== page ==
Boundary Layer, Urban Meteorology and Land-Surface Processes
Observed Characteristics of Low-Level Jets During the Lower Atmospheric Boundary Layer Experiment
School of Meteorology
05 April 2013, 2:00 PM
National Weather Center, Room 5390
120 David L. Boren Blvd.
University of Oklahoma
Low-level jets (LLJs) frequently develop at night in the southern Great Plains and significantly affect turbulence and momentum profiles within the planetary boundary layer. In the presence of a strong LLJ, an "upside-down" boundary layer may develop in which turbulence is generated above the surface and is transported downward. This contrasts to the traditional boundary layer where turbulence is generated at the surface and is transported upward. Currently, the discriminating factors between the formation of an "upside-down" boundary layer and the formation of a traditional boundary layer are not well understood.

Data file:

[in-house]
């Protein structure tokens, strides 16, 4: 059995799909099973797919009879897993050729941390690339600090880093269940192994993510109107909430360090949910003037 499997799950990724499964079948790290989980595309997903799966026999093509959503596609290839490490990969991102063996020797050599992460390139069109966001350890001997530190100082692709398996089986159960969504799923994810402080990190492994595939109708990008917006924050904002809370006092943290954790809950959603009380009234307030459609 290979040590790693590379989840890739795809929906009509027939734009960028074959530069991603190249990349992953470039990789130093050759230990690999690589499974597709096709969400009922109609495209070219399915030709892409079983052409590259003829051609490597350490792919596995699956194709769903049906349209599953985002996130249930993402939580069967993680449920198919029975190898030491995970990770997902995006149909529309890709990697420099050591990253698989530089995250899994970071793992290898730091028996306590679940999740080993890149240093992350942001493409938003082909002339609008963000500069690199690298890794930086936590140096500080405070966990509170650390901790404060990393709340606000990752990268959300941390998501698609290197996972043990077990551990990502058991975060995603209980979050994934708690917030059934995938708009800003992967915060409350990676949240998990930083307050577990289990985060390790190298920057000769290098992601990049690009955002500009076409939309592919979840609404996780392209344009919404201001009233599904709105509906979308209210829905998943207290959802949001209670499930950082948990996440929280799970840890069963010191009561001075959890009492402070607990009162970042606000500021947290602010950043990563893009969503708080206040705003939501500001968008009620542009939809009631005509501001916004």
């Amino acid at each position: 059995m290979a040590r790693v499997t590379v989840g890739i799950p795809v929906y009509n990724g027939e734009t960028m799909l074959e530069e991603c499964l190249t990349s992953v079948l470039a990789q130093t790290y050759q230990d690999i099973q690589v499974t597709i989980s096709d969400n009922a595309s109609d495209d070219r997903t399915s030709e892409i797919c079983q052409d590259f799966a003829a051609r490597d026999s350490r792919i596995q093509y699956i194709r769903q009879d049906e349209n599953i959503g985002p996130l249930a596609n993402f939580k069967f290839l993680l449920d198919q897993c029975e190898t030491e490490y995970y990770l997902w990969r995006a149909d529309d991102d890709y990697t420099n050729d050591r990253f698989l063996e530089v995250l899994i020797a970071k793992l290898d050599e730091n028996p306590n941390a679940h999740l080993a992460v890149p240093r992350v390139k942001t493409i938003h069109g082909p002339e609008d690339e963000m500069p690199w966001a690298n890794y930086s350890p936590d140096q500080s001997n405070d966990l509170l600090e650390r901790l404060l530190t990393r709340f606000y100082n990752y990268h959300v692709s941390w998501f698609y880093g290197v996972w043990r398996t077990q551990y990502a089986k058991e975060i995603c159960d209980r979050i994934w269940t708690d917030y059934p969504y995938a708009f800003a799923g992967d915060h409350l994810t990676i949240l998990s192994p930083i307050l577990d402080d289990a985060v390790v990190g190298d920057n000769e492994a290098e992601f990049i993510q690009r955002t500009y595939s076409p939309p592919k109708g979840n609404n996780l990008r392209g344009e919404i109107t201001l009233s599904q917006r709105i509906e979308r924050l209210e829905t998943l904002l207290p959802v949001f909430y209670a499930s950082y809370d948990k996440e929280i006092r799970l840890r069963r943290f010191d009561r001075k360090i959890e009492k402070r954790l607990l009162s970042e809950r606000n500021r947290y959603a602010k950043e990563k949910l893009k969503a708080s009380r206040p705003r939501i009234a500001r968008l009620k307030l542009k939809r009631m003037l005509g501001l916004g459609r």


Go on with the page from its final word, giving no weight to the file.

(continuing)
In this presentation, I will discuss findings from the Lower Atmospheric Boundary Layer Experiment (LABLE), which was conducted by the OU-BLISS team from 18 September to 13 November 2012. For this field project, a sodar, scintillometer, and two Doppler lidars were deployed at the Southern Great Plains Atmospheric Radiation Measurement site to supplement the instrumentation already in place and used during the experiment (Halo Doppler lidar, 60-m instrumented tower, radiometer, radiosondes, etc.). During the campaign period, LLJs with peak winds of 10 m s-1 or higher were observed on 20 nights. Turbulence profiles associated with the LLJs were derived from Doppler lidar vertical velocity measurements. Characteristics of these turbulence profiles, as well as other features associated with the LLJs, will be discussed in this seminar to lend insight to boundary layer structure on nights with LLJs.